8. You’re probably doing threat intelligence wrong.
This one will be a hot take, but you’re probably doing Cyber Threat Intelligence Wrong. Looking up IP addresses in VirusTotal is not threat intelligence. Same with domains and file hashes. Your SIEM should be automatically enriching your data with this type of information. Reading reports and checking Twitter for IOCs to plug into your SIEM because your CFO doesn’t want to pay for Crowstrike’s premium addon isn’t Threat intelligence. True threat intelligence is a nebulous concept, but I’ll try to provide my take on it.
My first job working in a SOC was in the threat intelligence section. My job was to read reporting grab IOCs (mainly IPs, domains, and Hashes) then search them in the SIEM to see connections. The job was frankly a waste of time. Using a feed to enrich our Splunk data quickly made my job obsolete as everything I was doing became automated.
While doing threat intelligence, I asked our incident response team how often they used threat intelligence in their operations. The response was a resounding never. One of the responders even went as far as to say that intelligence actively hurt one of their ops.
I spent some time thinking about what type of intelligence they would need. Your intelligence team needs to understand the critical business assets, the vulnerabilities around those vital assets, what capabilities exist against those vulnerabilities, and what sensors are in place to detect them. Threat intelligence should read about how attackers conduct campaigns, map that to the MITRE ATT&CK matrix, and then overlay the content they can detect. Using all of this, we can create predictive intelligence to help incident response find previously unknown compromises.
9. Don’t write to be understood; write so that you can’t possibly be misunderstood.
Report writing is something we’re all going to have to do at some point. Far too frequently, we write assuming the people reading our reports have the same knowledge level that we do, except that’s not always true.
My team wrote reports that went all the way up to the CEO. And we rewrote the report when the CEO had no idea what we were talking about. Years ago, when I was just a threat analyst, I wrote a report about indications of a worm on the network, only I never mentioned a worm. I forget what the report said, but I remember getting into a heated discussion with my boss about the wording.
She read the report and told me flatly that she didn’t see any threat. I was aghast because I thought it was apparent where the threat was, but she didn’t get it. I explained that this was an indication of a worm, and she told me now she understood, but if this reached the C-Suite folks, they wouldn’t get it. I was an arrogant young analyst and replied that it wasn’t meant for them, so it didn’t matter if they understood it.
Much like my third point in this post, I didn’t consider that others who want to know might not be able to understand what I’m saying. I wrote my report to be understood by a minimal subset of people.
Writing not to be misunderstood also means writing clearly using established terms, frameworks, and a common lexicon. How many times have you heard people refer to the Eternal Blue vulnerability? Eternal Blue was an exploit; the vulnerability was CVE MS17-010. It’s essential when we’re writing to be specific and accurate because you never know who will be reading it.
10. Make friends with your Marketing team.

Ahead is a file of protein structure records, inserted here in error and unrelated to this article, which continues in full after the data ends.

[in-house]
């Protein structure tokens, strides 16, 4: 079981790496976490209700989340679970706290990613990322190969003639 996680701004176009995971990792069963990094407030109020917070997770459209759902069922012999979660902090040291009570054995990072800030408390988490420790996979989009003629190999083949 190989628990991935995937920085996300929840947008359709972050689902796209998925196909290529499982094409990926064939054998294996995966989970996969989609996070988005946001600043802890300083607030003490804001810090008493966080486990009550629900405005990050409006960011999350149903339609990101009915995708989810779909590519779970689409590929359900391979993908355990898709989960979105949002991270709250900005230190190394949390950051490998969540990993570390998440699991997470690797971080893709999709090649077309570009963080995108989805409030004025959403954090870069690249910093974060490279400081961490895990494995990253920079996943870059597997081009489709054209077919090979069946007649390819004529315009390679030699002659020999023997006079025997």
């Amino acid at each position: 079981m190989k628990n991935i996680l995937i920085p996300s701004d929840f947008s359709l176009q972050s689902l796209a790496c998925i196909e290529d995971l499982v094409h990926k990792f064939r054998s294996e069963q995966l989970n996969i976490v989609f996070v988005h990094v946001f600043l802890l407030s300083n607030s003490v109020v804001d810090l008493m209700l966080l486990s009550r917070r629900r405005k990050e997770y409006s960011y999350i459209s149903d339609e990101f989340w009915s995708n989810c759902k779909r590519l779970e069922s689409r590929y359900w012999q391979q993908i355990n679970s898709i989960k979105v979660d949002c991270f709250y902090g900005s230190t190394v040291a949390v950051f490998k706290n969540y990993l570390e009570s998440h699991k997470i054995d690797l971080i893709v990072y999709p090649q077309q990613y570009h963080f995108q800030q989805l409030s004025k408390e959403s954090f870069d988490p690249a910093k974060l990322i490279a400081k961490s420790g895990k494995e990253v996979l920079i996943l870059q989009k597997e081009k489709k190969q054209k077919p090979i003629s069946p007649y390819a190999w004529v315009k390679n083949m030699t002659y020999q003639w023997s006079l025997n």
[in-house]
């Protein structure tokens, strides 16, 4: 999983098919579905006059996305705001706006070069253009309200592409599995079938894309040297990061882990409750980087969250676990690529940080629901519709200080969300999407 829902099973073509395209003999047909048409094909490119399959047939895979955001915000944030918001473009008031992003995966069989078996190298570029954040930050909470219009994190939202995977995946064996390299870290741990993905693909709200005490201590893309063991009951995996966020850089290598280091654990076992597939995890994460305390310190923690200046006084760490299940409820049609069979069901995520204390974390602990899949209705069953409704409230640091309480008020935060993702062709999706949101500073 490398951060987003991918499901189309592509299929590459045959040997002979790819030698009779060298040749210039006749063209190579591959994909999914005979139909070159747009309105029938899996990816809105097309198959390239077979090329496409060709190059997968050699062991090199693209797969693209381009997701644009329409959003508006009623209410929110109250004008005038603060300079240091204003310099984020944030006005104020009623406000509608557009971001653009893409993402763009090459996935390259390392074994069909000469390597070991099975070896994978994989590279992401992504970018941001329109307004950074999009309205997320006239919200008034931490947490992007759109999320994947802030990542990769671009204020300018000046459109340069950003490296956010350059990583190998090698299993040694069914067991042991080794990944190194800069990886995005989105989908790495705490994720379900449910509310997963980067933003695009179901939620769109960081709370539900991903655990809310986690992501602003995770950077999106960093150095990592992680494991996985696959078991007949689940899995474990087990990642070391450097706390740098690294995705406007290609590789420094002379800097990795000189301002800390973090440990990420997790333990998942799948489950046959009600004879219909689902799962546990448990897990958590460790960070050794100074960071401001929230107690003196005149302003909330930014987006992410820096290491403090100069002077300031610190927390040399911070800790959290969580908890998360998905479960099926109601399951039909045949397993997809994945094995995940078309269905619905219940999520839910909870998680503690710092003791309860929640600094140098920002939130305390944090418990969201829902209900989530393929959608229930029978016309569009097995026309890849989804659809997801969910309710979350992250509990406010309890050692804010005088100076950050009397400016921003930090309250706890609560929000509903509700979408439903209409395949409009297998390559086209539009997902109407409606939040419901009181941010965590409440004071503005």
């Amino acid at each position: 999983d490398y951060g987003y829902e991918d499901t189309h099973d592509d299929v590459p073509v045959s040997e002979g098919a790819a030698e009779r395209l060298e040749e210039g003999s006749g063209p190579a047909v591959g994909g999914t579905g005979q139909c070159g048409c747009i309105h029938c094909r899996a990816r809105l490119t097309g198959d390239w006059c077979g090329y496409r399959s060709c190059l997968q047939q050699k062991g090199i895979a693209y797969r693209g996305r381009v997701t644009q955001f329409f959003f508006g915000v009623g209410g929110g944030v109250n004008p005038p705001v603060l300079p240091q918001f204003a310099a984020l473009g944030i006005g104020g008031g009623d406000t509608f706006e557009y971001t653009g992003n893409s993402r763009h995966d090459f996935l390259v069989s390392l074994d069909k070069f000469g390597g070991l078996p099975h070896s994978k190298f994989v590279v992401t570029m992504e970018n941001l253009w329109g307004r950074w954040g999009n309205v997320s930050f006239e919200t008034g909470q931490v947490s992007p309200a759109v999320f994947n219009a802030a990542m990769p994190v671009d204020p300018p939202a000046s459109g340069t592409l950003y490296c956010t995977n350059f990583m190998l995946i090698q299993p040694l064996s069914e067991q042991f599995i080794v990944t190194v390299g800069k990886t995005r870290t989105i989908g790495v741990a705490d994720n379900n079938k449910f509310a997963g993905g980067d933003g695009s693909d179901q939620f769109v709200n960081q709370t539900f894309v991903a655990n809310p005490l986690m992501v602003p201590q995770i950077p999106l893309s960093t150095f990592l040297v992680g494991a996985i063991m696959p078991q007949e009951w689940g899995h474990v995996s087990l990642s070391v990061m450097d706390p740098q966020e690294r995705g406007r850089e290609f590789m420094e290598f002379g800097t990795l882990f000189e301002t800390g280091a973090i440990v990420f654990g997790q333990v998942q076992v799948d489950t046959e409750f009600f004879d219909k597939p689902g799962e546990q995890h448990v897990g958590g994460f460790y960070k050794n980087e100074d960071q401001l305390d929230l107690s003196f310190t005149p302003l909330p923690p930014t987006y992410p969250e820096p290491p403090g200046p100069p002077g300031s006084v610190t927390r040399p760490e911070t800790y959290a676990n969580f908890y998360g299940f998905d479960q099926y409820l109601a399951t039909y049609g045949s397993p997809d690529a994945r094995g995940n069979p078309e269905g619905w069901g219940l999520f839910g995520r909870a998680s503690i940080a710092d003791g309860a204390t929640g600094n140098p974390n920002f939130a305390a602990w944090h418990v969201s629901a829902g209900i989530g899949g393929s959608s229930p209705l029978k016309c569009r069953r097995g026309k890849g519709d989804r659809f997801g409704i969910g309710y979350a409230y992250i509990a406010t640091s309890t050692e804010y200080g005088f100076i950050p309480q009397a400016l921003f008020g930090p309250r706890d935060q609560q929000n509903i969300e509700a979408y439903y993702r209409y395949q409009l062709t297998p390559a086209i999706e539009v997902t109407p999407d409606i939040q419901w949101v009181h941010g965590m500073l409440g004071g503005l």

When I started my career in Cyber Security, I held the, unfortunately, typical belief that art degrees didn’t belong in Cyber Security. Don’t pollute my science with your art; boy, was I wrong.
Art has a place in the realm of cyber security, and marketing can be a significant ally for you when you’re trying to convince the leadership of something.
One day I was trying to explain to my boss how a malware campaign was propagating through our network and why we needed to take specific actions to stop it. She didn’t understand what I was trying to convey. We gave her our 23-page report on the malware, which included many granular details and screenshots of hex code, PCAP, C code, and log files. To this day, I’m convinced she never read it because it was far too long. She wouldn’t advocate for our suggestions because she didn’t understand what we were suggesting.
I was trying to figure out how to get my message across, I consider my public speak skills to be above average, so if I couldn’t convince her with a presentation, I needed something else. My team was brainstorming, and eventually, someone said, “what about an image?”. We all agreed that an image was worth a shot, but none of us were graphic designers, so we were ready to write that idea off or try to make something with PowerPoint when I had the idea of asking an actual graphic designer.
I went over to marketing and explained the situation to their team lead. He listened for a while and then took me over to see their graphics design team. I met with the graphics design folks and explained the situation again when an absolute gem of a human said she would. What followed was three days of back-and-forth communication as she desperately tried to understand what we were saying and translate that into an image. At the end of the three days, she had created a single image masterpiece that clearly illustrated the points we were trying to get across to leadership.
Art and marketing have a place in cyber security. When you think about it from a business perspective, I was trying to market my positions to my boss, and who is better at selling a position than the team explicitly made to market products?
If you look at significant threat intelligence companies like Talos or the Microsoft Security Threat Intelligence Center (MSTIC), you might notice that most of their reports also have some clear graphics to go with them. A well-designed image can convey the same information as a 23-page report.
My time in cyber security has been a wild journey, and I’ve learned a lot. I hope these ten lessons will also be helpful to you on your journey through this career.